Free Wine Market Fans: Support WA State’s Initiative 1100
Washington State finds itself in the midst of a campaign for reform that is extraordinarily rare. Initiative 1000 is a ballot initiative that would wholly transform the alcohol distribution system in that state to make it more open, more reliant on free market principles, less dependent on middlemen wholesalers and one of the first states to throw overboard nearly completely the three-tier system of alcohol distribution created in the 1930s.
The primary results of passage of Initiative 1100 are:
1. Dismantling the state monopoly on sales of spirits
2. Repealing the requirement that spirits be sold through a middleman
3. Abolishing the state's mandatory markup on spirits
4. Allow Quantity Discounts
5. Allows credit terms to be offered by producers to retailers and restaurants
6. Allows producers to give items of value to retailers and restaurants
In initiative 1100's Section One preamble, it states:
"The people of Washington State desire that the Liquor Control
Board focus on its core mission of education and enforcement to protect
the health, welfare and safety of the citizens.
In order to strengthen the agency to more effectively educate
the public, combat abuse, collect tax revenue and enforce state liquor
laws, the Washington State Liquor Control Board will stop selling
liquor and end its Prohibition-era monopoly on selling distilled
spirits. The state will license the sale of distilled spirits to
strictly regulated vendors who are already proven to be responsible
sellers of beer and wine.
This initiative will improve regulations to prevent abusive and
underage drinking, enforce licensing regulations and collect taxes for
the State’s general fund.
David Kesmodol, writing in the Wall Street Journal, correctly described the import of Initiative 1100 when he noted, "The effort is being closely watched by producers, distributors and
retailers of beer, wine and liquor across the U.S. because it would
mark the most sweeping overhaul of any state's alcohol trade
regulations in years and could presage similar proposals in other
As one might imagine, these changes are opposed by the middle tier of the alcohol distribution system for the simple reason that it removes certain advantage given to that tier. But in addition to that, Initiative 1100 is a direct assault on the principles of the three-tier system, that method of regulation that exists in most states across the country and provide the middle tier of wholesalers with advantages over the other two tiers never imagined by those who devised the system over 70 years ago.
The November ballot initiative that would make Washington State the most liberal in the country where alcohol regulations are concerned, is supported by a variety of groups including retailers, restaurants, and wineries. However, it's the support of Costco, the Washington State-based big box store that is most critical to the initiative's success. To-date, Costco has given more than $650,000 to the yes-on-1100 effort and appears to have been responsible for collecting the signatures necessary to put it on the ballot.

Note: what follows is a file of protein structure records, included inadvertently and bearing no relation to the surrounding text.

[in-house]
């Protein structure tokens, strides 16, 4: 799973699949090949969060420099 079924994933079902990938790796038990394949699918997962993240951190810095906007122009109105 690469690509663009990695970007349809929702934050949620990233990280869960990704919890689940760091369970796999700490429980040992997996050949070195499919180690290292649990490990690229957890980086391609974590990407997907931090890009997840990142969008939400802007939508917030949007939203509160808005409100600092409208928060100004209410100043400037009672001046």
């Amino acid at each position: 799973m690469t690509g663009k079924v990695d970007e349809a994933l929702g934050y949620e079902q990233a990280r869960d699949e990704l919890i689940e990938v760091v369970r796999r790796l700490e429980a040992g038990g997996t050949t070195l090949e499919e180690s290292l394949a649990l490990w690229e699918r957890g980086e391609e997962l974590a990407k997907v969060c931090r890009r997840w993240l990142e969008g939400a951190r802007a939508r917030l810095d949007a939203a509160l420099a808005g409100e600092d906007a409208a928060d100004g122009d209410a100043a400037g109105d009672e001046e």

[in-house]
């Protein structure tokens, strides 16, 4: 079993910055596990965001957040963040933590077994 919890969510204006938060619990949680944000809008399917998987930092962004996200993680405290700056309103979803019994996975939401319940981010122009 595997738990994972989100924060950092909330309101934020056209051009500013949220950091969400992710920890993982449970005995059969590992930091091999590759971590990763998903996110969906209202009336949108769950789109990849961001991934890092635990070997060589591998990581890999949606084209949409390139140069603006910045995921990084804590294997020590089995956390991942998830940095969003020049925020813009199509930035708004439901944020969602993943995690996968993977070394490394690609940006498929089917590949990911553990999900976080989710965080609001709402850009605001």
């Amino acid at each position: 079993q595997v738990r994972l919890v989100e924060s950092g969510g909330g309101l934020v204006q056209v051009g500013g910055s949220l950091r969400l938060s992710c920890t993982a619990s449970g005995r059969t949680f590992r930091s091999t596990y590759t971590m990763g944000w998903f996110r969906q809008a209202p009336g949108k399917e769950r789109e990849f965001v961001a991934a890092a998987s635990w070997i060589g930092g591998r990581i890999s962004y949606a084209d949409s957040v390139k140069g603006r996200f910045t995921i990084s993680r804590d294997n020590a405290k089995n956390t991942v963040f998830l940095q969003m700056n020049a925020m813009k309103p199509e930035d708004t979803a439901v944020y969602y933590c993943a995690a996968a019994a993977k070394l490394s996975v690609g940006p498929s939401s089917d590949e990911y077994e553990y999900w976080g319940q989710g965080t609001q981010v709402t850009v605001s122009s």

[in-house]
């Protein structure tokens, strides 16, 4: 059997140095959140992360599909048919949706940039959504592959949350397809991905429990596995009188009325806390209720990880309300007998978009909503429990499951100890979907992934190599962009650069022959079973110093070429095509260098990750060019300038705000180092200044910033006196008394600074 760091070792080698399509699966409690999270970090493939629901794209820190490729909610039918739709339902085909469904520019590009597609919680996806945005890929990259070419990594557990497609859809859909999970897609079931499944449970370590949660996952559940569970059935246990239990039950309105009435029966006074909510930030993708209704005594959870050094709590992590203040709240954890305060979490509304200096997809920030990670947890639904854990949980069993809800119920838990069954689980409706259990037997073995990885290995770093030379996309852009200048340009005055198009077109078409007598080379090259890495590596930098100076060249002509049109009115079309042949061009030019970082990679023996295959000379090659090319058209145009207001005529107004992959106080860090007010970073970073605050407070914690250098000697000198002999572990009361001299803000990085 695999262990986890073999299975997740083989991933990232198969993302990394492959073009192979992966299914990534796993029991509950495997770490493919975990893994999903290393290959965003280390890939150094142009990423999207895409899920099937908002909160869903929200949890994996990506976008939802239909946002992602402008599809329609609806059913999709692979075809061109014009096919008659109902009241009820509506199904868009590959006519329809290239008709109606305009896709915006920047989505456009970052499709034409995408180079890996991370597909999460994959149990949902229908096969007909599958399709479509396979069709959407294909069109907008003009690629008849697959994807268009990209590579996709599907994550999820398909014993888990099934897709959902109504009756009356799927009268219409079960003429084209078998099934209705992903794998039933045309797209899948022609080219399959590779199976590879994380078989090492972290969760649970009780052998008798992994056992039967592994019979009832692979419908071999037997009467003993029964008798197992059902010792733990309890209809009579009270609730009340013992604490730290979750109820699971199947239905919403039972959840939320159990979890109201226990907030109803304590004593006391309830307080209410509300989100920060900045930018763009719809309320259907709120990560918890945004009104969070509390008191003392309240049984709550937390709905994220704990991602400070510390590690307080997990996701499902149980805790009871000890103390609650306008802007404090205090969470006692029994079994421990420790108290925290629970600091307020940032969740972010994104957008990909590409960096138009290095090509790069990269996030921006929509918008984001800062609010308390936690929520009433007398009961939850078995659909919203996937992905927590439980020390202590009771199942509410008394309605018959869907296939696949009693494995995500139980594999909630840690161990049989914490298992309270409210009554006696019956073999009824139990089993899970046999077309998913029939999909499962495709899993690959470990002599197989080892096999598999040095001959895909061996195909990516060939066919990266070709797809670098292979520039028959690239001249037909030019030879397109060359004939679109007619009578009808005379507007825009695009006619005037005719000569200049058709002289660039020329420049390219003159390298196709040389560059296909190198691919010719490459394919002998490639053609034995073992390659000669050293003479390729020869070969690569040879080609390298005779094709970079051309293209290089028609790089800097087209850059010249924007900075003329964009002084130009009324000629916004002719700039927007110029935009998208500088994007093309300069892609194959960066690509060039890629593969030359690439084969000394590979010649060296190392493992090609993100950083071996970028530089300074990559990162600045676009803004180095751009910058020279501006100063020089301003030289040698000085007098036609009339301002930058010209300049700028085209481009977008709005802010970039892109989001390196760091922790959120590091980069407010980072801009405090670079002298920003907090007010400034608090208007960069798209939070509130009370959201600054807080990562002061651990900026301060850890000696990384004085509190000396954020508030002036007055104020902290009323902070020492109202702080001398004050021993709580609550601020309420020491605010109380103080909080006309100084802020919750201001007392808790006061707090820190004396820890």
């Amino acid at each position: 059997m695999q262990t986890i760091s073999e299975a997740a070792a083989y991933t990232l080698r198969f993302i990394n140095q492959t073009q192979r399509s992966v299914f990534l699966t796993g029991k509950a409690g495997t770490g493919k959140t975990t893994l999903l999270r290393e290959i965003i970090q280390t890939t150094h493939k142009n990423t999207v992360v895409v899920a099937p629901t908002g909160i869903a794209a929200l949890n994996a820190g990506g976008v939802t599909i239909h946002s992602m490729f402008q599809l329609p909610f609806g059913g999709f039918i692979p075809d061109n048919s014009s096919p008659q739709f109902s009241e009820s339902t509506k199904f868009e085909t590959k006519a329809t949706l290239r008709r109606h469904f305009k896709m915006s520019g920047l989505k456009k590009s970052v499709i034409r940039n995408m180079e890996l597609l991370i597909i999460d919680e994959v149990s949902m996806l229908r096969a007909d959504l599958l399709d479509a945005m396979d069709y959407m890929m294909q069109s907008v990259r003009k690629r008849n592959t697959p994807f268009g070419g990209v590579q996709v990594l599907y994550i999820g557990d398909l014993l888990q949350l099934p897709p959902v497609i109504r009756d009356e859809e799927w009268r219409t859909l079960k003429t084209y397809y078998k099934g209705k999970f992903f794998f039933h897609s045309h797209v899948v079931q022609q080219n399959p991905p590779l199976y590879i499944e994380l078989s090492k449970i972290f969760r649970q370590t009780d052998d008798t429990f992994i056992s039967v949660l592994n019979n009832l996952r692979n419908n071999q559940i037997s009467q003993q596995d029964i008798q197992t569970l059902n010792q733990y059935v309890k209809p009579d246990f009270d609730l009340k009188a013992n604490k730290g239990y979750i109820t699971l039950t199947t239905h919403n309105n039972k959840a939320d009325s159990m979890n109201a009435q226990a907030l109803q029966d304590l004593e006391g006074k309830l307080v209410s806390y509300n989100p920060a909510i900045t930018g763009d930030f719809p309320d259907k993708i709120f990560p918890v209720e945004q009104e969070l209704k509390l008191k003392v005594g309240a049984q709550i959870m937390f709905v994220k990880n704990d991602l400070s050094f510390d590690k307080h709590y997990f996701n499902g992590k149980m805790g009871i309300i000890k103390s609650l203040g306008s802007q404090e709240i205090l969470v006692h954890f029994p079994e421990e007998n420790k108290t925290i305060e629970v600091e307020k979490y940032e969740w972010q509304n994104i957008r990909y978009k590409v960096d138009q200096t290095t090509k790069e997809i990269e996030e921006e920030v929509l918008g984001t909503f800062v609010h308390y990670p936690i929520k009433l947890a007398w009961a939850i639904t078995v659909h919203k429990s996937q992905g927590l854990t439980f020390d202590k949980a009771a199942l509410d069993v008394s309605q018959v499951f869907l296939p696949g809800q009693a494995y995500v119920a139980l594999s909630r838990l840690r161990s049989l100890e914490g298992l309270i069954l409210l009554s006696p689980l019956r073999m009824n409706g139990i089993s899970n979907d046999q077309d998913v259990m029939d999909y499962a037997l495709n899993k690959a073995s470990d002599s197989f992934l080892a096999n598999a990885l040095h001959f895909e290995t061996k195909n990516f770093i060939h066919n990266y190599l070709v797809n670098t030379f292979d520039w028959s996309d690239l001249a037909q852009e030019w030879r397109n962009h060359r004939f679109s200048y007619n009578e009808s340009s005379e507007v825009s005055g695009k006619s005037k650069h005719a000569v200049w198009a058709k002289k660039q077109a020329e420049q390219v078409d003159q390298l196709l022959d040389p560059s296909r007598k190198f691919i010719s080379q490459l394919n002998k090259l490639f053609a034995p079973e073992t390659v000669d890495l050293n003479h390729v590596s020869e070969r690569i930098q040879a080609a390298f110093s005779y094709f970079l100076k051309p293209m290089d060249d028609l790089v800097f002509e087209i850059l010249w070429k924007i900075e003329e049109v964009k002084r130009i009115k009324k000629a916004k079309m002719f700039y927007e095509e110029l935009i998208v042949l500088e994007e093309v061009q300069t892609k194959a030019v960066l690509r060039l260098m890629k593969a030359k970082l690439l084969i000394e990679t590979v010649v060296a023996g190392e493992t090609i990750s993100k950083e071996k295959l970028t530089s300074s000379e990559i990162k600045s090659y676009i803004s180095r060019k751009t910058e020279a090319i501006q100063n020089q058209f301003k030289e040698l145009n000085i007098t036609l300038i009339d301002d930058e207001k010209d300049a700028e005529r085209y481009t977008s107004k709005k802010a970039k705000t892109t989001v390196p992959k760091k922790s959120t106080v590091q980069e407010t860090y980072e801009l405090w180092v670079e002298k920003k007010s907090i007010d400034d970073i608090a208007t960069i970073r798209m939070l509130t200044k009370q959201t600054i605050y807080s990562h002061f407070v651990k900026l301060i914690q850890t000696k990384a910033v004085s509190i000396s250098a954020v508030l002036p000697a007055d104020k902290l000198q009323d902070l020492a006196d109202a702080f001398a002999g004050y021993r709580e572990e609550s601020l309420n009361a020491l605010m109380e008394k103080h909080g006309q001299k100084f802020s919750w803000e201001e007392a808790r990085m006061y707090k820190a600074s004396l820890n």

As you recall, Costco sued the state of Washington, arguing that most of the state laws being dismantled by 1100 were unconstitutional. Though they won parts of the lawsuit, they also lost parts. Initiative 1100 would give then the win at the ballot box that they failed to obtain in the courts.
Those who have argued that the strict three tier system in place in most states is antiquated, restricts the development of free markets, hinders the growth of entrepreneurship in the alcohol industry and protects middlemen unfairly will want to see this initiative pass. A poll taken in early May showed that 52% of respondents supported the initiative, 37% opposed it and 8% remained undecided.
Between now and November there will be a tremendous amount of politicking over 1100. Supporters of Initiative 1100 will need to show that those claiming it would lead to more drinking by minors and adults alike are simply wrong. They will of course be looking to CA to demonstrate this, where beer, wine and spirits can be sold directly to retailers and restaurants by producers and importers. Supporters will also have to overcome a competing ballot initiative (1105) that would keep the three tier system in place, but take the state out of the sale and marketing of spirits. Wholesalers, State Worker Unions and health advocates will strong oppose 1100. The primary funding for the opposition effort is likely to come from individual wholesalers and public employee unions that fear jobs will be lost if the state gets out of the spirits business.
I've argued that the key to creating a well-regulated, efficient alcohol distribution system that honors concerns over abuse as well as the free market results from reforms that allow for winery/retailer-to-consumer shipping rights as well as "self distribution" rights that allow producers to sell directly to retailers and restaurants without any mandatory sale to middlemen wholesalers. Washington State will be testing citizens desires to have nearly exactly such a system (it remains illegal for consumers to have wine shipped to them from out-of-state wine stores).